The LA Times recently reported that Frannie Mae and Freddie Mac are going after more strategic defaulters.
While the LA Times article points out that there were 102,652 foreclosures Frannie Mae and Freddie Mac did not refer or collect the deficiency, the bigger story is that half of all foreclosures were sent to vendors, or should have been, to pursue post foreclosure collections and/or deficiency judgments.
The reports also point out the fact that Fannie Mae and Freddie Mac want to focus more on strategic defaulters for the following reasons:
For the purpose of the LA Times article, strategic default is defined as when someone who can pay for their mortgage walks away, especially when the home has become an upside-down property.
However, I like to say that all defaults are strategic defaults. Being upside-down in a property is a financial hardship, especially for clients that are getting close to retirement. Even if you can pay your mortgage today, an upside-down property may put your financial future at risk.
In the wake of the financial crisis, banks in general were just focused on processing foreclosures – and keeping themselves from going bankrupt. Historically, foreclosures would be processed after 90 days of being delinquent. After the financial crisis banks took up to 2 years before filling the foreclosure lawsuit – with an average time of approximately 6-7 months.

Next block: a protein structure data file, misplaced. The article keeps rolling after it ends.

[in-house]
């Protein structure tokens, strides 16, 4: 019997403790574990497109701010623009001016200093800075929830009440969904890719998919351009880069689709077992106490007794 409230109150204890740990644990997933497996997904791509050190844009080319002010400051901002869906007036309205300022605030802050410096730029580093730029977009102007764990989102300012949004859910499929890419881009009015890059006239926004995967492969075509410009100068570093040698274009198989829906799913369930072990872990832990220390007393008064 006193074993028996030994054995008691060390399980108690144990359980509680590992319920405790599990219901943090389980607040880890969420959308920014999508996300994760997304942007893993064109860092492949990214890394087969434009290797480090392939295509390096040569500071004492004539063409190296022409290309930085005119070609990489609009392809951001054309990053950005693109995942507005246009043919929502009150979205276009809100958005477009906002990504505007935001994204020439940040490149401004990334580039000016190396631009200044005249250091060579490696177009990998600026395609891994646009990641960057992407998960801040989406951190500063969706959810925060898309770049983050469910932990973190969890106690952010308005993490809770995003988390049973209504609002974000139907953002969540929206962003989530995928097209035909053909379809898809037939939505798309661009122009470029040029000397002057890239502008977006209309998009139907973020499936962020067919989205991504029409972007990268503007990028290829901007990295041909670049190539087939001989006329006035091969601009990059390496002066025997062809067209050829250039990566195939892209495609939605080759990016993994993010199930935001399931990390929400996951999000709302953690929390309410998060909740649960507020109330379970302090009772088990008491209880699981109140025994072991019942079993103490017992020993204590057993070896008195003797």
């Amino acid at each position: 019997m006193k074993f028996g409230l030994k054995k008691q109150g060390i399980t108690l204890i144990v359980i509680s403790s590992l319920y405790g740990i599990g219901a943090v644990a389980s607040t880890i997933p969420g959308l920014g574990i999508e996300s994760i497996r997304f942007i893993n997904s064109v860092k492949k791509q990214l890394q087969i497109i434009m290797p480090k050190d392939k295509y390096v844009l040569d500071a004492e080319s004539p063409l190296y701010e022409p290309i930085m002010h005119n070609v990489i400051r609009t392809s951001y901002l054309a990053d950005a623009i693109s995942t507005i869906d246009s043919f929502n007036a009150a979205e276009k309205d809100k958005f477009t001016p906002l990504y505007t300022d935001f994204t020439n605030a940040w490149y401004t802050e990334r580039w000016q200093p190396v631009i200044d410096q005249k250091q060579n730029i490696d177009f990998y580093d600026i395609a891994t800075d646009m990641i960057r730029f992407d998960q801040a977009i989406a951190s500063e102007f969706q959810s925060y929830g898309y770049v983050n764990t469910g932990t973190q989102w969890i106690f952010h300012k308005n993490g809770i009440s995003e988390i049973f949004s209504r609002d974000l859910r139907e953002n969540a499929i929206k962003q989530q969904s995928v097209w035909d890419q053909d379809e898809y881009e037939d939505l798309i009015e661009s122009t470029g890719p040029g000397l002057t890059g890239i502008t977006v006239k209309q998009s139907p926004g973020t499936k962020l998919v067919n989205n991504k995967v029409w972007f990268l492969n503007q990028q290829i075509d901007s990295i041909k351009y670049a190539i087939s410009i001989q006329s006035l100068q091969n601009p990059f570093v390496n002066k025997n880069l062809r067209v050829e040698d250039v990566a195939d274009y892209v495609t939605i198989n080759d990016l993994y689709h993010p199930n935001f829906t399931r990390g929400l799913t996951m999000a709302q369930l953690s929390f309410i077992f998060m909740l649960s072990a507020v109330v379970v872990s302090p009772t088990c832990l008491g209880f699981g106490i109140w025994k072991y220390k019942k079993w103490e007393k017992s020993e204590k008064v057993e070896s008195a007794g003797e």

Most of this timing has to do with banks doing balance sheet management, since they did not want too many foreclosures hitting their books at once.
Since there was so much focus on balance sheet management, the lenders have not pursued many deficiency judgments in Florida – and also because they had, until recently, up to 5-years from the sale date to pursue a deficiency judgment.
However, in Florida this past July the rules changed. As of July 1, 2013, lenders seeking a deficiency judgment must file a Motion for Deficiency Judgment within 1-year of the foreclosure sale date. Additionally, any foreclosure sale date that occurred prior to July 1, 2013, must also initiate a deficiency action prior to July 1, 2014 to pursue the deficiency, provided that July 1, 2014 is still within the original 5-year statute of limitations window.
Of course, this is still more time than 10 states that have only 30 to 180 days to pursue a deficiency judgments.
So now 5 years after the financial crisis, banks are turning their attention to deficiency judgments. In the article it points out Fannie and Freddie have done a poor job pursuing deficiency judgments, and I would argue other banks have done a poor job as well. However, as more banks turn their attention to pursuing deficiency judgments and following a process like the one pictured above, having a lawyer to help with your case will be important.
The post Fannie Mae, Freddie Mac to go After More Strategic Defaulters appeared first on Castle Law Group.
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